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Trade

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The Islamic World: Past and Present What is This? Accessible coverage of Islam from the seventh century to the twenty-first century

    Trade

    Trade has always played a significant role in the Muslim world. A well-organized trade system existed in the Middle East and Central and South Asia long before the founding of Islam. During the early Middle Ages, merchant caravans carried spices from southern Arabia to markets in the Byzantine Empire. As a young adult, Muhammad participated in this trade.

    Captains of Industry.

    The establishment of Islam greatly expanded commerce in the Muslim world. The growth of the Muslim empire led to a corresponding increase in trade in the 600s and 700s. The Islamic caliphate ruled a vast area from Spain and Morocco to India and Central Asia. Uniting so many regions under one government stretched overland trade links to unprecedented distances. Arab armies, moreover, gathered large quantities of gold and silver during their conquests. The acquisition of precious metals further stimulated commerce in the Muslim world.

    Baghdad became the capital of an extensive trade empire in the 800s. An intricate network of caravan routes arose across the Middle East. Muslims imported paper, silk, rubies, ebony, and coconuts from China and India, and papyrus, cloth, donkeys, and hawks from Egypt and North Africa. They exported such goods as carpets, glassware, dates, and grains. Urban marketplaces across the empire boomed with activity, and Muslim merchants helped spread the faith.

    Muslims adopted several measures to boost commerce. Merchants developed loan procedures by which a borrower wrote a note promising to pay back money owed within a set period of time. They also formed partnerships that allowed individuals to combine their resources to fund large business ventures. Each partner shared the risks and rewards. Muslim traders introduced many banking practices used today, including modern checking.

    After 1000 , warfare and European economic development led to a shift in trading activity. The eastern Mediterranean became the focal point of commerce, and Egypt emerged as the leading center of trade. Egyptian merchants sold flax and linen in the West and bought silk and metals from Europe. They continued to profit from their role as link between Asia and the West in the spice trade.Muslim traders thrived during the Middle Ages. The following centuries, however, were a period of decline for Muslim commerce. European merchants established sea routes to Asia that allowed them to avoid Islamic markets. Muslim merchant income dropped in the 1500s, and the military defeats of the Ottoman Empire in the 1600s and 1700s brought further economic decline. In the 1800s, Western nations assumed control over much of Africa, Asia, and the Middle East. Colonial powers dominated Islamic economies. Europeans forced the leaders of Muslim countries to sign trade agreements that favored the West.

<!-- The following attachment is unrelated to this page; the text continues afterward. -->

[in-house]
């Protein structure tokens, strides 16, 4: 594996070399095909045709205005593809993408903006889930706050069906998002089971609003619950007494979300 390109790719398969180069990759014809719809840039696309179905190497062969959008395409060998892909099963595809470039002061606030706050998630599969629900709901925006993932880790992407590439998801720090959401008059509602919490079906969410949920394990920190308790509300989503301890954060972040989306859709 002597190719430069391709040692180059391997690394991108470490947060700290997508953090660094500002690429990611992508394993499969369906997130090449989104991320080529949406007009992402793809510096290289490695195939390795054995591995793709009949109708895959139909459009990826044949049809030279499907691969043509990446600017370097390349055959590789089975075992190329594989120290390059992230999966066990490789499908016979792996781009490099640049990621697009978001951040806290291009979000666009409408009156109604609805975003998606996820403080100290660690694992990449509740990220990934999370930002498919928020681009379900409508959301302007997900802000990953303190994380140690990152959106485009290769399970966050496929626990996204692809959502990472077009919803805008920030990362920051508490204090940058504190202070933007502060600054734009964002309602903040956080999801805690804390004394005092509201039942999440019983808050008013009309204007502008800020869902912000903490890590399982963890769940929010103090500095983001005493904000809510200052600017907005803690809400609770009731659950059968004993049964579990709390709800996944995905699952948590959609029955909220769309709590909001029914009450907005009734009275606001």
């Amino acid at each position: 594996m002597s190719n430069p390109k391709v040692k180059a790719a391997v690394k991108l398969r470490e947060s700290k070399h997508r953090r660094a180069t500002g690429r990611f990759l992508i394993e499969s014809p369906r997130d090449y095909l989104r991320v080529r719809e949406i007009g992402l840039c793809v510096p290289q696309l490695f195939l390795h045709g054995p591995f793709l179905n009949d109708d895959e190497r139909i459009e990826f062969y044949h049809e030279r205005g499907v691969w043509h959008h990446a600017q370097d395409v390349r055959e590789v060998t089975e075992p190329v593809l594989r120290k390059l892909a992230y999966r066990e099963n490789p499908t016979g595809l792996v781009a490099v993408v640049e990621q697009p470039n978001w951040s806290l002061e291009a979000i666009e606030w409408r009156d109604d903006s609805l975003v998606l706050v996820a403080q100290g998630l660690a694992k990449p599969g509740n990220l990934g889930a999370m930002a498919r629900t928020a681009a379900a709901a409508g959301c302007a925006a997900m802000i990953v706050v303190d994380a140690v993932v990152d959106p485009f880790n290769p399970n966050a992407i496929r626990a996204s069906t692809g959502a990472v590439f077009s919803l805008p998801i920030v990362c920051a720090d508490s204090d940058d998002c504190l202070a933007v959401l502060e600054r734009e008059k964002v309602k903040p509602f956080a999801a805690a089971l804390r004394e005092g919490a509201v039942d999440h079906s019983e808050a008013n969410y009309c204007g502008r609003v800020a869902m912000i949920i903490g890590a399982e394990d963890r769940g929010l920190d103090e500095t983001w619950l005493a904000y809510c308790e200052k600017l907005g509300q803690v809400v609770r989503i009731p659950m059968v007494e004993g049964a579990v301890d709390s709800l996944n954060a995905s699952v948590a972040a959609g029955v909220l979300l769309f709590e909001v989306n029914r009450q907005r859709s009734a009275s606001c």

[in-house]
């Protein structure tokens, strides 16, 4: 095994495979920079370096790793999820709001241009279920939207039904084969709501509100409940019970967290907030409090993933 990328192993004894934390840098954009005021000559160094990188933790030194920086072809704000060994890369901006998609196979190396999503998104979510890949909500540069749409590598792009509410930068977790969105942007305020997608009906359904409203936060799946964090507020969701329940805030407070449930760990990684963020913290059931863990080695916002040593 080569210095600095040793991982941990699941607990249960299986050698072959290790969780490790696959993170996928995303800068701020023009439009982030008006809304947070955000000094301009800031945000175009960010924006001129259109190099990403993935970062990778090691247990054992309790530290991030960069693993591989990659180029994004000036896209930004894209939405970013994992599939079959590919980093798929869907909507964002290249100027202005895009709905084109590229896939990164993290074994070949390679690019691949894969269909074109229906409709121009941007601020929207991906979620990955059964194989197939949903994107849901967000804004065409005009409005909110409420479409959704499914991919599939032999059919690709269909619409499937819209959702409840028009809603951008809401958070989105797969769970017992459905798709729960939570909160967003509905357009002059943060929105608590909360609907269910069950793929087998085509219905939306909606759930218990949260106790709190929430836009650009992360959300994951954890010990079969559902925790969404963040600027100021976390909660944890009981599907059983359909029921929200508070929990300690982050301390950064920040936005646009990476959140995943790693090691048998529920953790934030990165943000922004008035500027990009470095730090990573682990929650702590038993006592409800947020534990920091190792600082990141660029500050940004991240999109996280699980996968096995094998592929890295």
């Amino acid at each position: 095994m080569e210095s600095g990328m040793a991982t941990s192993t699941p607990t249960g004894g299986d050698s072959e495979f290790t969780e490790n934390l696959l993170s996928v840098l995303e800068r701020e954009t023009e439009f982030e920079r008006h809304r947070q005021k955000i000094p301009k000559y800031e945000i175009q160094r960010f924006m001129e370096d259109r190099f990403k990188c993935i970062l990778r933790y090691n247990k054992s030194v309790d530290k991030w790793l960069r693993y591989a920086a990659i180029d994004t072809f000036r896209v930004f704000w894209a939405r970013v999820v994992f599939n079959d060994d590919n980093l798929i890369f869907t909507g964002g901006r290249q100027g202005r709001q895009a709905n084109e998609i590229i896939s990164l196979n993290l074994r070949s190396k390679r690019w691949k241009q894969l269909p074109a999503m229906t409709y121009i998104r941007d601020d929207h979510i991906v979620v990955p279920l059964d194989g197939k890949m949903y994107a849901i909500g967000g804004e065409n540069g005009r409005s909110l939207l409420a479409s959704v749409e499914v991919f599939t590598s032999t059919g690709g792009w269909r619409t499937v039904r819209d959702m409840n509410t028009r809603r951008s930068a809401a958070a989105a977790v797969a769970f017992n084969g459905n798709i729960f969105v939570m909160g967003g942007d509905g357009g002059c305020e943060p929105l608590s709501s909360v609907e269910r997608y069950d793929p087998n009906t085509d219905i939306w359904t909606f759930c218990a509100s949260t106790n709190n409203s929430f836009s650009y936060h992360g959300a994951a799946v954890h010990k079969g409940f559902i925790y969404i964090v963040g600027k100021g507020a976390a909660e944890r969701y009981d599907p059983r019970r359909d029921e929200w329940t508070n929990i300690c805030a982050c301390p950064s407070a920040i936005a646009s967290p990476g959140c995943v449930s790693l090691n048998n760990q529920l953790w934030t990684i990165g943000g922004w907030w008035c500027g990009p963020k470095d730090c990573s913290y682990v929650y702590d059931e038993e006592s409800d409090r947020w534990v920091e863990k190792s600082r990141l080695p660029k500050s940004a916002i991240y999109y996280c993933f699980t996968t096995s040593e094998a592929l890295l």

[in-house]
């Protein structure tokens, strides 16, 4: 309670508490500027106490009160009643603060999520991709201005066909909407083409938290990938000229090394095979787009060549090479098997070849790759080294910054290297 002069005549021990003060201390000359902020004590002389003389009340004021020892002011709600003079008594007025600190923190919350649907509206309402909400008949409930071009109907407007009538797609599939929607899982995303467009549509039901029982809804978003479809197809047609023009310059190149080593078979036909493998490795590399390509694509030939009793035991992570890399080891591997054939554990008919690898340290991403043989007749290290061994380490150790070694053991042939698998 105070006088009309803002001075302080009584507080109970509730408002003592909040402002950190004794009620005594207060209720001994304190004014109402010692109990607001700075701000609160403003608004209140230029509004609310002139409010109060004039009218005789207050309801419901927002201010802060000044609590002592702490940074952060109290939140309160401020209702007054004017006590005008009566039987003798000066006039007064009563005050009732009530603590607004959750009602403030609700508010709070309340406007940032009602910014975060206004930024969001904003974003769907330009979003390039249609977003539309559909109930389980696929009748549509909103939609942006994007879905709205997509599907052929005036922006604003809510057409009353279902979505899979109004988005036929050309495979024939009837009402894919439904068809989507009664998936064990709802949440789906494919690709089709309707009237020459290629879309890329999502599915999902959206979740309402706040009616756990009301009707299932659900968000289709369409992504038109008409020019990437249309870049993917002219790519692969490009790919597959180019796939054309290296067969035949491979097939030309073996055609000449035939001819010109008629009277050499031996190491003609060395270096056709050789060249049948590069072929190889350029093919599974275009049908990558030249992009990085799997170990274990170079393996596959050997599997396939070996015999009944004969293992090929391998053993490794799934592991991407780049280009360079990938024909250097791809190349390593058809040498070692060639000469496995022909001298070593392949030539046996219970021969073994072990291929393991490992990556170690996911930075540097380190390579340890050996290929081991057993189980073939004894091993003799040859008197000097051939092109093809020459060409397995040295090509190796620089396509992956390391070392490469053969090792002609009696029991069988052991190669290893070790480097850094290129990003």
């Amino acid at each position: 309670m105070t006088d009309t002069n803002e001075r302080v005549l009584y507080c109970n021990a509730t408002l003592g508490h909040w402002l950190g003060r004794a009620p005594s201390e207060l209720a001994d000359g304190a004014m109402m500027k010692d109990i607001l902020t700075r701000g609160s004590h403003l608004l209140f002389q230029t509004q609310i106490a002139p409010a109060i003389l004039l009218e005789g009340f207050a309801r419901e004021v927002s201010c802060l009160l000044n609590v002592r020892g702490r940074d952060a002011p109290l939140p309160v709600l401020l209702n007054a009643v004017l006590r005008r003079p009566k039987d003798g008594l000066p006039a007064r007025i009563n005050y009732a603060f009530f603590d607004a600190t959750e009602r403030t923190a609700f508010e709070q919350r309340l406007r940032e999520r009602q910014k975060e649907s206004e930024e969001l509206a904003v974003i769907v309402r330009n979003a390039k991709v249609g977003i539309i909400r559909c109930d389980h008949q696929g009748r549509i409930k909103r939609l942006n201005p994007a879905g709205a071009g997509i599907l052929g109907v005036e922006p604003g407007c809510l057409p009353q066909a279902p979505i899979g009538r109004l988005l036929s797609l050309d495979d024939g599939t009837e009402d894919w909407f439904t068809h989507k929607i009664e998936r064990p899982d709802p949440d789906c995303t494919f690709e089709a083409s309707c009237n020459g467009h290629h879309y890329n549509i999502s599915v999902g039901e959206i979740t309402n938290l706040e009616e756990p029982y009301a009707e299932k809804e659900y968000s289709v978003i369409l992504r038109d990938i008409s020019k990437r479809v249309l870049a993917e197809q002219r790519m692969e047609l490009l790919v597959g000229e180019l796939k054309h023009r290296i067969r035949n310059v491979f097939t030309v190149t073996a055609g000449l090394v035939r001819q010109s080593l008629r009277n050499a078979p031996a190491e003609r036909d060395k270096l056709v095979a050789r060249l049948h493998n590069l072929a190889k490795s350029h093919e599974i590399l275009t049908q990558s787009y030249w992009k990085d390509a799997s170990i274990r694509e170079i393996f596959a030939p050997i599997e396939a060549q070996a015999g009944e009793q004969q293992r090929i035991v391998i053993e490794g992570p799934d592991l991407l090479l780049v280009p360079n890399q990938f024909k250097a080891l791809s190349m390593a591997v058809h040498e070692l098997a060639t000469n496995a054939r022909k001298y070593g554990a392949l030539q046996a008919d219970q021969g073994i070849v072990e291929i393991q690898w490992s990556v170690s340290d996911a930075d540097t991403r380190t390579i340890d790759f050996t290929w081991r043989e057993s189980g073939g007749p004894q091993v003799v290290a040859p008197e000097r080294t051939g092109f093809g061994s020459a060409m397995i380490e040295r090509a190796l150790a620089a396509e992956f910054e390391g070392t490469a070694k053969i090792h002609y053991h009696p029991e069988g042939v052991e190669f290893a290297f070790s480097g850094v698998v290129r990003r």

Western Influence and Beyond.

    Colonialism continued to shape Islamic commercial patterns in the 1900s. Each Muslim country traded primarily with the European power that occupied it. India, for example, traded with Great Britain, and Algeria did business with France. For the most part, Muslim countries exported natural products and raw materials, including wheat, barley, silks, animal skins, and fruits. The Islamic world bought machinery and manufactured items from the West. These trade patterns continued in the postcolonial era, with Muslim countries exporting crude oil and importing European and American technology. Decades of European dominance left many Muslim countries economically underdeveloped, and the dominance of the oil industry hindered growth in other areas. Some Islamic leaders continue to import manufactured goods rather than encouraging scientific development and industry within their states.

    Following independence, Islamic governments made efforts to improve their trade situation. In 1969 Muslim nations created the Organization of the Islamic Conference (OIC) to promote economic cooperation among member nations. The OIC established other agencies, such as the Islamic Development Bank, to boost development. Several Muslim nations joined the Organization of Petroleum Exporting Countries (OPEC) to increase oil revenue.

    Muslim efforts at cooperation had only a modest impact on commerce, however. OPEC increased oil income in the 1970s and 1980s, but prices and production fell in the 1990s. The OIC has had little success in increasing trade among Islamic nations. Its members concerned themselves more with political unity than with economic cooperation. Moreover, Muslim leaders were reluctant to halt trade with former colonial powers because of the economic costs.

    Several Islamic nations have taken steps sought to boost trade. Turkey, for example, enacted a series of reforms to increase commerce and industrial output. Initially, the program succeeded in both goals. Turkey's volume of foreign trade increased threefold in the 1980s. By 1993 , however, political and economic problems created a trade imbalance. Recent commercial agreements with Europe led to slight improvements. Elsewhere in the Middle East, free trade agreements in Jordan and other areas offer the hope of increasing economic activity. See also Economics; International Meetings and Organizations.

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